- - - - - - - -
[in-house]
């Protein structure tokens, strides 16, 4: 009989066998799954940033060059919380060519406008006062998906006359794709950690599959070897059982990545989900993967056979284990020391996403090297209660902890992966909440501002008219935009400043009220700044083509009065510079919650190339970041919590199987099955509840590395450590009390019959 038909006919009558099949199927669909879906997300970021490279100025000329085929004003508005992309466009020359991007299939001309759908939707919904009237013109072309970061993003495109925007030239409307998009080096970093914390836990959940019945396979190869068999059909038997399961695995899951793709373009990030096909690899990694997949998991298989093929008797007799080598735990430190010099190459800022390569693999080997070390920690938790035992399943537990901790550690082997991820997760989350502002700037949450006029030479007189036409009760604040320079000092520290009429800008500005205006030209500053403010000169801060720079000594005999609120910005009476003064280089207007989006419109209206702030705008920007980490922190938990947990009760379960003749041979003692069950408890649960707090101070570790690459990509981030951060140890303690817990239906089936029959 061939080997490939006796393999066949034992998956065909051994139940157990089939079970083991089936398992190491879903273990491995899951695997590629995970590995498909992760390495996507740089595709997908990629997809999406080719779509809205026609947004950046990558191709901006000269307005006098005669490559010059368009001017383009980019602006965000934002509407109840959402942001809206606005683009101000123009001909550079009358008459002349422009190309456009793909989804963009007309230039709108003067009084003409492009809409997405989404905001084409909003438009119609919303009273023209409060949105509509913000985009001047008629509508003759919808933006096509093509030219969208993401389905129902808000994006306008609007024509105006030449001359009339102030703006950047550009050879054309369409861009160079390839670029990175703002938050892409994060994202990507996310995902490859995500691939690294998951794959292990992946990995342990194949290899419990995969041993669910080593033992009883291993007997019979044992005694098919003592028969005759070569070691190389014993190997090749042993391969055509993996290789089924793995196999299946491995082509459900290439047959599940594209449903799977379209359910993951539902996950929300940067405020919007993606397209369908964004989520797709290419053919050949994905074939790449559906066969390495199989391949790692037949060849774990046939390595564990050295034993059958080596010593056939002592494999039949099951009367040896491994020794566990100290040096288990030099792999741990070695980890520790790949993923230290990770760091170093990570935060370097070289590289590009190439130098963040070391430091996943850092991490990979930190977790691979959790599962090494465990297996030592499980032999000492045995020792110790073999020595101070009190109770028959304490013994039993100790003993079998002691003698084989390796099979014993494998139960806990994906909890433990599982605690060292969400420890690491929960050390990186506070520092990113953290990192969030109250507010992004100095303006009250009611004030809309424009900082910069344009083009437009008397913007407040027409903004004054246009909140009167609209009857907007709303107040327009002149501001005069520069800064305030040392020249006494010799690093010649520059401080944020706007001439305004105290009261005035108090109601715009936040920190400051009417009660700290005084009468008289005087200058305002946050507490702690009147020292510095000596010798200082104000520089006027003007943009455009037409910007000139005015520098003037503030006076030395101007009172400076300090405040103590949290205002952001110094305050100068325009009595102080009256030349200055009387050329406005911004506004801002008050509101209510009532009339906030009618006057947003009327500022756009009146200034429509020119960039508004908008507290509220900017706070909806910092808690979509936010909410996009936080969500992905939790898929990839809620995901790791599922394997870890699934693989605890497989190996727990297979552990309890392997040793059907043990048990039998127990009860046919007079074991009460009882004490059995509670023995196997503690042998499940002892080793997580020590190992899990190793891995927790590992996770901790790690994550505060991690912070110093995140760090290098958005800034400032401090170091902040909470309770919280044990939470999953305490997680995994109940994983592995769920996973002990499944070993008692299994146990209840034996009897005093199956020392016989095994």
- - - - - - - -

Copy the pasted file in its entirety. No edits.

[in-house]
């Protein structure tokens, strides 16, 4: 009989066998799954940033060059919380060519406008006062998906006359794709950690599959070897059982990545989900993967056979284990020391996403090297209660902890992966909440501002008219935009400043009220700044083509009065510079919650190339970041919590199987099955509840590395450590009390019959 038909006919009558099949199927669909879906997300970021490279100025000329085929004003508005992309466009020359991007299939001309759908939707919904009237013109072309970061993003495109925007030239409307998009080096970093914390836990959940019945396979190869068999059909038997399961695995899951793709373009990030096909690899990694997949998991298989093929008797007799080598735990430190010099190459800022390569693999080997070390920690938790035992399943537990901790550690082997991820997760989350502002700037949450006029030479007189036409009760604040320079000092520290009429800008500005205006030209500053403010000169801060720079000594005999609120910005009476003064280089207007989006419109209206702030705008920007980490922190938990947990009760379960003749041979003692069950408890649960707090101070570790690459990509981030951060140890303690817990239906089936029959 061939080997490939006796393999066949034992998956065909051994139940157990089939079970083991089936398992190491879903273990491995899951695997590629995970590995498909992760390495996507740089595709997908990629997809999406080719779509809205026609947004950046990558191709901006000269307005006098005669490559010059368009001017383009980019602006965000934002509407109840959402942001809206606005683009101000123009001909550079009358008459002349422009190309456009793909989804963009007309230039709108003067009084003409492009809409997405989404905001084409909003438009119609919303009273023209409060949105509509913000985009001047008629509508003759919808933006096509093509030219969208993401389905129902808000994006306008609007024509105006030449001359009339102030703006950047550009050879054309369409861009160079390839670029990175703002938050892409994060994202990507996310995902490859995500691939690294998951794959292990992946990995342990194949290899419990995969041993669910080593033992009883291993007997019979044992005694098919003592028969005759070569070691190389014993190997090749042993391969055509993996290789089924793995196999299946491995082509459900290439047959599940594209449903799977379209359910993951539902996950929300940067405020919007993606397209369908964004989520797709290419053919050949994905074939790449559906066969390495199989391949790692037949060849774990046939390595564990050295034993059958080596010593056939002592494999039949099951009367040896491994020794566990100290040096288990030099792999741990070695980890520790790949993923230290990770760091170093990570935060370097070289590289590009190439130098963040070391430091996943850092991490990979930190977790691979959790599962090494465990297996030592499980032999000492045995020792110790073999020595101070009190109770028959304490013994039993100790003993079998002691003698084989390796099979014993494998139960806990994906909890433990599982605690060292969400420890690491929960050390990186506070520092990113953290990192969030109250507010992004100095303006009250009611004030809309424009900082910069344009083009437009008397913007407040027409903004004054246009909140009167609209009857907007709303107040327009002149501001005069520069800064305030040392020249006494010799690093010649520059401080944020706007001439305004105290009261005035108090109601715009936040920190400051009417009660700290005084009468008289005087200058305002946050507490702690009147020292510095000596010798200082104000520089006027003007943009455009037409910007000139005015520098003037503030006076030395101007009172400076300090405040103590949290205002952001110094305050100068325009009595102080009256030349200055009387050329406005911004506004801002008050509101209510009532009339906030009618006057947003009327500022756009009146200034429509020119960039508004908008507290509220900017706070909806910092808690979509936010909410996009936080969500992905939790898929990839809620995901790791599922394997870890699934693989605890497989190996727990297979552990309890392997040793059907043990048990039998127990009860046919007079074991009460009882004490059995509670023995196997503690042998499940002892080793997580020590190992899990190793891995927790590992996770901790790690994550505060991690912070110093995140760090290098958005800034400032401090170091902040909470309770919280044990939470999953305490997680995994109940994983592995769920996973002990499944070993008692299994146990209840034996009897005093199956020392016989095994």